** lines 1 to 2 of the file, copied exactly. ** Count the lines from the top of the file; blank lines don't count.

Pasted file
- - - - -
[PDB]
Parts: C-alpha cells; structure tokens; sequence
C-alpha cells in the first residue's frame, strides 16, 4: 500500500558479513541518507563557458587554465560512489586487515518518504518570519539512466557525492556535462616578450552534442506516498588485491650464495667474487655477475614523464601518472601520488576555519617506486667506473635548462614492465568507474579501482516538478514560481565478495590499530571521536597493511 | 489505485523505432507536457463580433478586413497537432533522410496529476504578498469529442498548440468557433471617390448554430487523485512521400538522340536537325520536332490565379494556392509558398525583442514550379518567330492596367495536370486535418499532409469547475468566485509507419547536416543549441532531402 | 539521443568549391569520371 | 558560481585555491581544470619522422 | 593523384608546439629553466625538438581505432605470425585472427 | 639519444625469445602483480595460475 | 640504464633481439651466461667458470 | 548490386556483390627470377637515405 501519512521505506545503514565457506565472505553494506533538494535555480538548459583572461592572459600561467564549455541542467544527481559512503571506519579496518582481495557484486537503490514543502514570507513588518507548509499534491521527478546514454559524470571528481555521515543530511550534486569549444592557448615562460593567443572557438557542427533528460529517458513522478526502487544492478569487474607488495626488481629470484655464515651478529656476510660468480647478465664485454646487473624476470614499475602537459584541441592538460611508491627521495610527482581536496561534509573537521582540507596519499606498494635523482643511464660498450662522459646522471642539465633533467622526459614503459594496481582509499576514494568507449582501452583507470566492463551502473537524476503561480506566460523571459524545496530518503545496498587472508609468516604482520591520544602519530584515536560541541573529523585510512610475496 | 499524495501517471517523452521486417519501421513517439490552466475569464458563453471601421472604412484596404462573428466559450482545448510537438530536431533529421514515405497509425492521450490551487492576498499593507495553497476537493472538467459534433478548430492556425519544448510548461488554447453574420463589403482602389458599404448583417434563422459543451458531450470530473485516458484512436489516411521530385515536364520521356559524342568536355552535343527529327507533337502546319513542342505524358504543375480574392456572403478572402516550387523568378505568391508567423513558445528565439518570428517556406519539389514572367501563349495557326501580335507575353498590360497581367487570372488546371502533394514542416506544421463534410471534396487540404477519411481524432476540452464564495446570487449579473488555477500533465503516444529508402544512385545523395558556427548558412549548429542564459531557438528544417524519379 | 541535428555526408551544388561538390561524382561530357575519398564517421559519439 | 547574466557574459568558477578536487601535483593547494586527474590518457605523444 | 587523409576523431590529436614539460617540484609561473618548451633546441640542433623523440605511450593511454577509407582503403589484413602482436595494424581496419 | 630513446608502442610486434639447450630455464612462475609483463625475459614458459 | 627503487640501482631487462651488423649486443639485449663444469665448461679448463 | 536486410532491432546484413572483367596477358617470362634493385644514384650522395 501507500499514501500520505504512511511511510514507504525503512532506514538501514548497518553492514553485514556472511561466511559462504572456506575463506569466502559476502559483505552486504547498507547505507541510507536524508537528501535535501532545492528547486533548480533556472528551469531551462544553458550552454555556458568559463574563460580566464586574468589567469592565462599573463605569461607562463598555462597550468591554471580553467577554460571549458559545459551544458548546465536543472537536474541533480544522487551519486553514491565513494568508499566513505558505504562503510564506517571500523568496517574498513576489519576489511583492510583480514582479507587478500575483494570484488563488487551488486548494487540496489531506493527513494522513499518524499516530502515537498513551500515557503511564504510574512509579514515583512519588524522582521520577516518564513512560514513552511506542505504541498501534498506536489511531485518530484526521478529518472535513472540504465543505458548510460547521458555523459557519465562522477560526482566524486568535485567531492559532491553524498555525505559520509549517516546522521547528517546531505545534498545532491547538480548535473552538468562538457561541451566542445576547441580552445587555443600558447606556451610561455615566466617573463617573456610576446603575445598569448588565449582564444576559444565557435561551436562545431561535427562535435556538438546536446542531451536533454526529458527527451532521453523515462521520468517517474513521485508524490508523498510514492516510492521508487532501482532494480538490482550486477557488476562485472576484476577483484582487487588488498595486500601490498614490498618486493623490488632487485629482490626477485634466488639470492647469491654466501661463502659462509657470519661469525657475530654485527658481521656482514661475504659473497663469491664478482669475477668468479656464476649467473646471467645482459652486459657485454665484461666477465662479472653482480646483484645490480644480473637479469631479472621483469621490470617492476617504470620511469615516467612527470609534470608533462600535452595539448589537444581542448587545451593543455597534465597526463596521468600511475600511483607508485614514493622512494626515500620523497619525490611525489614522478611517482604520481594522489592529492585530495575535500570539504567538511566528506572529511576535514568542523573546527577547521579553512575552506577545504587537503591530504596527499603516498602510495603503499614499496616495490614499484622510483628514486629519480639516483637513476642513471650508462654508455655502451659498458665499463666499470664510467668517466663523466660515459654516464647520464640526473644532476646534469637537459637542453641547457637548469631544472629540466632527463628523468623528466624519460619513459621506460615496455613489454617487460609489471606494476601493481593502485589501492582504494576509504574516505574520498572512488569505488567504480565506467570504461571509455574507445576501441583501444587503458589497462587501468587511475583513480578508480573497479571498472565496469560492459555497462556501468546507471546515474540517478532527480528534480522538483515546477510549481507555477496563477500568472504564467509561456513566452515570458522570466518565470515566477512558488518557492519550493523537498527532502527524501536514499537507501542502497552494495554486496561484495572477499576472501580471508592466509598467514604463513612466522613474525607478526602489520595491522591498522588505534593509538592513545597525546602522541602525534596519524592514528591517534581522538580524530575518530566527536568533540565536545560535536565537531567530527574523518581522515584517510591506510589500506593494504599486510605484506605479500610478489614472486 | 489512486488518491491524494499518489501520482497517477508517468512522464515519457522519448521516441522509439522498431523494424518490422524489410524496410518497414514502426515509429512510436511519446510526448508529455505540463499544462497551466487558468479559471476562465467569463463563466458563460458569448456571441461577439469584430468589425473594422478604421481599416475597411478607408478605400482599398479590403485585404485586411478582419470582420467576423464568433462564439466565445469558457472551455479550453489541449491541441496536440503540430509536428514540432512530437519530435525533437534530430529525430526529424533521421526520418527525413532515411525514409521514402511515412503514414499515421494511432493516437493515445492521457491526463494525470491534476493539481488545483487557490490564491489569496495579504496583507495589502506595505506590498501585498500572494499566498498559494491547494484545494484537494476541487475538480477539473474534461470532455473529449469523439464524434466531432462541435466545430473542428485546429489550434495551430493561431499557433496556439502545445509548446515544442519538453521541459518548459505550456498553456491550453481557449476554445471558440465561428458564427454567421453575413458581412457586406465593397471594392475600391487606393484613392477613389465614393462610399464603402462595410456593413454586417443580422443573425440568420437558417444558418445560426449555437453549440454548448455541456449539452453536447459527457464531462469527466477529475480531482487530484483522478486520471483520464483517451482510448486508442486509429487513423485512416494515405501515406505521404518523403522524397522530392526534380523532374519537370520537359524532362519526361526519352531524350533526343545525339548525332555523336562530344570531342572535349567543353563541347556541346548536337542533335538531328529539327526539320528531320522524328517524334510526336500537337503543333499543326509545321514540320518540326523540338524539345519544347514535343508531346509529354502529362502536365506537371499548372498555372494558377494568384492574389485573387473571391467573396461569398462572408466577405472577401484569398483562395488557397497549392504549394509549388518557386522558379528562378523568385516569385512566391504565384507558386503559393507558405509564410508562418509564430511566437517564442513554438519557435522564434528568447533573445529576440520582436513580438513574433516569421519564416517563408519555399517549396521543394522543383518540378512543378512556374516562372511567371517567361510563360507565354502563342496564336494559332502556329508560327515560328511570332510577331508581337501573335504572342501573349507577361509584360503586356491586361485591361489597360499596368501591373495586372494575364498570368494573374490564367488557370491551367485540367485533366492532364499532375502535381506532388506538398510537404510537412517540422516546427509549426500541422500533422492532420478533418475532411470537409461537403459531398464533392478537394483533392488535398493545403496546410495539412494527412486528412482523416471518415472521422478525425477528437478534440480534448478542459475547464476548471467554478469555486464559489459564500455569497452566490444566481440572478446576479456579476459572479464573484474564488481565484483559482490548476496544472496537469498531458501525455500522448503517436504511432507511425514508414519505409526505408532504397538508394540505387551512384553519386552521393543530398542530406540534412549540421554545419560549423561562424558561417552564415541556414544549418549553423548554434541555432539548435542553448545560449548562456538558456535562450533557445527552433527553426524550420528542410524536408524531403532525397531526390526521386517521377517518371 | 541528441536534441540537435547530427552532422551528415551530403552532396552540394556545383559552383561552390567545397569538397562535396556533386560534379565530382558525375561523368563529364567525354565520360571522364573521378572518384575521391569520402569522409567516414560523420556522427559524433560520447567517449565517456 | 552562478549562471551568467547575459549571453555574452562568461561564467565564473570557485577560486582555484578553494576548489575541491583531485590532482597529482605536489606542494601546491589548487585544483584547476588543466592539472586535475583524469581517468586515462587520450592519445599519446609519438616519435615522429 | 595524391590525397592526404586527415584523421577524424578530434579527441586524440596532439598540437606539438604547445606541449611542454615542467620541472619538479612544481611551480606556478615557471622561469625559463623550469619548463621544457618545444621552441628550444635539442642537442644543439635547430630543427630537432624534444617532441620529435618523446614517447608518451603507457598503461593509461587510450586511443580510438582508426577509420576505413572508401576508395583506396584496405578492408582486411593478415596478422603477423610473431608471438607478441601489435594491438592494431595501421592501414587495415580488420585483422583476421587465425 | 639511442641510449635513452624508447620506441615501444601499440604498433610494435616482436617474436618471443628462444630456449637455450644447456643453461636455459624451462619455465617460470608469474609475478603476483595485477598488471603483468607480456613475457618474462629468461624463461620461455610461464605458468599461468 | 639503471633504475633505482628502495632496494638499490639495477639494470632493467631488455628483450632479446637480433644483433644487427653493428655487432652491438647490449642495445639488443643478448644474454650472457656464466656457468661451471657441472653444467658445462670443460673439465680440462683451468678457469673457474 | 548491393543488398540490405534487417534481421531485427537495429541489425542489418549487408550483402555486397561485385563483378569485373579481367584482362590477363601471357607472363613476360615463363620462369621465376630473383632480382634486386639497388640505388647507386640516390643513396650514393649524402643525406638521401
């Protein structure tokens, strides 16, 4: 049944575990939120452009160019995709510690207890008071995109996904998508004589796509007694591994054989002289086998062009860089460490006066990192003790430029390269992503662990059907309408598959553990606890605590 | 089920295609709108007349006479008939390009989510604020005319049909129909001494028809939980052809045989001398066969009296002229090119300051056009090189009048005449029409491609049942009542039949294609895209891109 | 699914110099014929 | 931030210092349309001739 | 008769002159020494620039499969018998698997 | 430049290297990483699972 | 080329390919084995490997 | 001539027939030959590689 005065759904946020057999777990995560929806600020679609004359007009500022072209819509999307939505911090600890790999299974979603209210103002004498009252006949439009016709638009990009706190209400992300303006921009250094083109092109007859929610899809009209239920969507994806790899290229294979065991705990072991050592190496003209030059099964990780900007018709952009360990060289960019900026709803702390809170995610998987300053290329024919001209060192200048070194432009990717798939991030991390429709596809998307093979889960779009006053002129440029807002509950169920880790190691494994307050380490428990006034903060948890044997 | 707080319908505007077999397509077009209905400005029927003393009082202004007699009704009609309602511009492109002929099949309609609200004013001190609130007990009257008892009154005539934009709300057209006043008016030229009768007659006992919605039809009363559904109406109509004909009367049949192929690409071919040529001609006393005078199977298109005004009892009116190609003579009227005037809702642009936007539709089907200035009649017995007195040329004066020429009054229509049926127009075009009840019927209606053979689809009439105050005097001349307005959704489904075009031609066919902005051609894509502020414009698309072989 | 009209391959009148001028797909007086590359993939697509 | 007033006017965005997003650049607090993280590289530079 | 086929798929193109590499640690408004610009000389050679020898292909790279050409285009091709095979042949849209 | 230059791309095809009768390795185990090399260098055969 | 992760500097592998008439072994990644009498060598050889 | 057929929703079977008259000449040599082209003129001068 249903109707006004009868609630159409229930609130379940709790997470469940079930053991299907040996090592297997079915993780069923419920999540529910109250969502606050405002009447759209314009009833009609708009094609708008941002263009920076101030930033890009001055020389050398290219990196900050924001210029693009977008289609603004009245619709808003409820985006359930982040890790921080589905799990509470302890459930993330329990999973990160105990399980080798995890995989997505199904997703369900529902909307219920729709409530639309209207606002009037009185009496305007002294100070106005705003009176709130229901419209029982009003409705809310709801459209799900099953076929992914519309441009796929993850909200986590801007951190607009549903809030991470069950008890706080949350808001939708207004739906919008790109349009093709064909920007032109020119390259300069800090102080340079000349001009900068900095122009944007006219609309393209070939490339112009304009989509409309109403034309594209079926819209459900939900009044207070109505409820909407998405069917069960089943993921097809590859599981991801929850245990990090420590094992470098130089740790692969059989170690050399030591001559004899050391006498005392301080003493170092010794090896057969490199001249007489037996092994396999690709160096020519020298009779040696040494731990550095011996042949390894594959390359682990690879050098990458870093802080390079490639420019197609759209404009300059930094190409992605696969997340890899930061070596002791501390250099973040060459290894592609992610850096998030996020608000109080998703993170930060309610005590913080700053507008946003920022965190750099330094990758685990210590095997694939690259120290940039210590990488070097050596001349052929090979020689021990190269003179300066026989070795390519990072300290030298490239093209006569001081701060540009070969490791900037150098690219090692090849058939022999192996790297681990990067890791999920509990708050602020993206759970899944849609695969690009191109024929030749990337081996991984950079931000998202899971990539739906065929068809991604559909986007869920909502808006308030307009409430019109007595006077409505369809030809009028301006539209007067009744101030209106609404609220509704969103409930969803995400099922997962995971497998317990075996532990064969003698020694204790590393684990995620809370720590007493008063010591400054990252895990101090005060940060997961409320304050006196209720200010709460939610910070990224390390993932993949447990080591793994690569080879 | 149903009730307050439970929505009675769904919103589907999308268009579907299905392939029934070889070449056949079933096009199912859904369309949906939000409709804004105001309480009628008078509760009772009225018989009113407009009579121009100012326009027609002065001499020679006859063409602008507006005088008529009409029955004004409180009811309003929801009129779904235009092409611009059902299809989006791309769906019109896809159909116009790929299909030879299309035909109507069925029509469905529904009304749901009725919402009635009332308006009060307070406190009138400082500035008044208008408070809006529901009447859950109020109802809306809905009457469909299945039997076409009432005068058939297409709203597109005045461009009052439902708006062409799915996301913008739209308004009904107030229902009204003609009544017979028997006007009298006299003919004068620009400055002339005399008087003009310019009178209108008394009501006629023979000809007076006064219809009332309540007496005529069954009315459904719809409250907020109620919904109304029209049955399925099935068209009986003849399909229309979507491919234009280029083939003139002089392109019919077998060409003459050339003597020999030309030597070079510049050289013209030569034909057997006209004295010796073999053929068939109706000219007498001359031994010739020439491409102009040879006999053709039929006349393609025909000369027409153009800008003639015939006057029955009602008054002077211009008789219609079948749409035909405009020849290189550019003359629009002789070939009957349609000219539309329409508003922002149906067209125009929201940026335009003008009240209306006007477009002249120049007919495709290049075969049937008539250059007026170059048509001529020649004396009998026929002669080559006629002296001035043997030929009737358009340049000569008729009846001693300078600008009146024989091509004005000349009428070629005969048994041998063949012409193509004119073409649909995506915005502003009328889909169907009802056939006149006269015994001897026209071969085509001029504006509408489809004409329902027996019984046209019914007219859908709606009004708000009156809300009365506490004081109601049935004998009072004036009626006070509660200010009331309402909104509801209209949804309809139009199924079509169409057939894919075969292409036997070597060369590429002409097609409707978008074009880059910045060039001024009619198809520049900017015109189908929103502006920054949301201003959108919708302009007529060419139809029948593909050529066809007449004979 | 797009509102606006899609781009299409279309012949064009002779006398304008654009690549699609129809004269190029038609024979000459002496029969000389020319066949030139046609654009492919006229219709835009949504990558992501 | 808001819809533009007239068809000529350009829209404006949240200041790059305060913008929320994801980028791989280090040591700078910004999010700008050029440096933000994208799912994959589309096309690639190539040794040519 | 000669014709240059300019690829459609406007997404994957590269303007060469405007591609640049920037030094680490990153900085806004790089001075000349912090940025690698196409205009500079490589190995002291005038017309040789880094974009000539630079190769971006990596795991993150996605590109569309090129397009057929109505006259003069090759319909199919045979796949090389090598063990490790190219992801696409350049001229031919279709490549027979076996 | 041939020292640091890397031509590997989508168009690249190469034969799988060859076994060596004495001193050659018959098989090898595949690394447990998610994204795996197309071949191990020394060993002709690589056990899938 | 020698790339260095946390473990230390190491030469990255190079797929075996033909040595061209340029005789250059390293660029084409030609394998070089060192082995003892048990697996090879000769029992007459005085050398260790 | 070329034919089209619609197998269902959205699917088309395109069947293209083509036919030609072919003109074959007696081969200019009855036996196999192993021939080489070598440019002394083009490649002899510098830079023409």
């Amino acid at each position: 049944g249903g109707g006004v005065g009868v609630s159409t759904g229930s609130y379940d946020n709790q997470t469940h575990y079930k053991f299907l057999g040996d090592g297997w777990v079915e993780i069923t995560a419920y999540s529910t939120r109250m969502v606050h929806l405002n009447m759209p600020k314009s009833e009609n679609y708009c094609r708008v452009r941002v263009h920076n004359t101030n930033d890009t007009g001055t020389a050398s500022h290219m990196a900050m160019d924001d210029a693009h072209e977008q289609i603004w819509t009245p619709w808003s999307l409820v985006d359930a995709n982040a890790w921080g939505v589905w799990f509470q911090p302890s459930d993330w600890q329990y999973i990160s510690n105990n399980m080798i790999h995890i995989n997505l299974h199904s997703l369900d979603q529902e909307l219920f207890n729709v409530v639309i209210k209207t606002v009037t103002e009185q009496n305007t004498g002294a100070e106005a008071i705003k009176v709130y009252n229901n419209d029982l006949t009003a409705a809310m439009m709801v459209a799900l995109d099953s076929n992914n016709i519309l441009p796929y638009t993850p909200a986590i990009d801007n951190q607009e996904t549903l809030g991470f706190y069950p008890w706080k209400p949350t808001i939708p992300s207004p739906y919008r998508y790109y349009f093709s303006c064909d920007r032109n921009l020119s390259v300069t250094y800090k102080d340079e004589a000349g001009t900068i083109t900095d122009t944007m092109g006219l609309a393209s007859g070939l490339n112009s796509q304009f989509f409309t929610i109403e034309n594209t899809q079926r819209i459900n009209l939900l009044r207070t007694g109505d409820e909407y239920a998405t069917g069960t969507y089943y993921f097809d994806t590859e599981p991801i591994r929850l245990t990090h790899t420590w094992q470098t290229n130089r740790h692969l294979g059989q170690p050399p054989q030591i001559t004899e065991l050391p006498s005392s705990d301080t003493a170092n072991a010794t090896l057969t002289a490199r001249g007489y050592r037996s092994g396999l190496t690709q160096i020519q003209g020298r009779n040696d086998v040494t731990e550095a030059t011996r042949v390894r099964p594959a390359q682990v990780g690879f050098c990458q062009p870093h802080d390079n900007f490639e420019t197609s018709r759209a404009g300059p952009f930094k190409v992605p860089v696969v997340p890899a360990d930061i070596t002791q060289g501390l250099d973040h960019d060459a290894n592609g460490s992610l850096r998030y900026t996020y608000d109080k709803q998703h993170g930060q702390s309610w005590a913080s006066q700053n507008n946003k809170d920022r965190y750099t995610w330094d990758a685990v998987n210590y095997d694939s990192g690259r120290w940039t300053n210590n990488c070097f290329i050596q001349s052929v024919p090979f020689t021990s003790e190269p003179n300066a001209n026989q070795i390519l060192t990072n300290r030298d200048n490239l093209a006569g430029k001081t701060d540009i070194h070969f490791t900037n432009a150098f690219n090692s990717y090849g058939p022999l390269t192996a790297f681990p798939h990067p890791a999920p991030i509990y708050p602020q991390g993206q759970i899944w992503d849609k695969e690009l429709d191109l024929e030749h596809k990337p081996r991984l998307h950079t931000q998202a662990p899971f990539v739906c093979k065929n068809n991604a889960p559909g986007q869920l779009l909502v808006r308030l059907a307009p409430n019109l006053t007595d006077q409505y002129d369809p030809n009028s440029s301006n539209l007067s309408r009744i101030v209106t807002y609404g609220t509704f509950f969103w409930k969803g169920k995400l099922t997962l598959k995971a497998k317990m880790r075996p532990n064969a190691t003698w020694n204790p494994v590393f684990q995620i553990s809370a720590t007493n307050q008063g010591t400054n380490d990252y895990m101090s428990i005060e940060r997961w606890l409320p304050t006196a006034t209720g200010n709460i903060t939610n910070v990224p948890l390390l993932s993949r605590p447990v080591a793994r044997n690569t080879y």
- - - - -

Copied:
[PDB]
Parts: C-alpha cells; structure tokens; sequence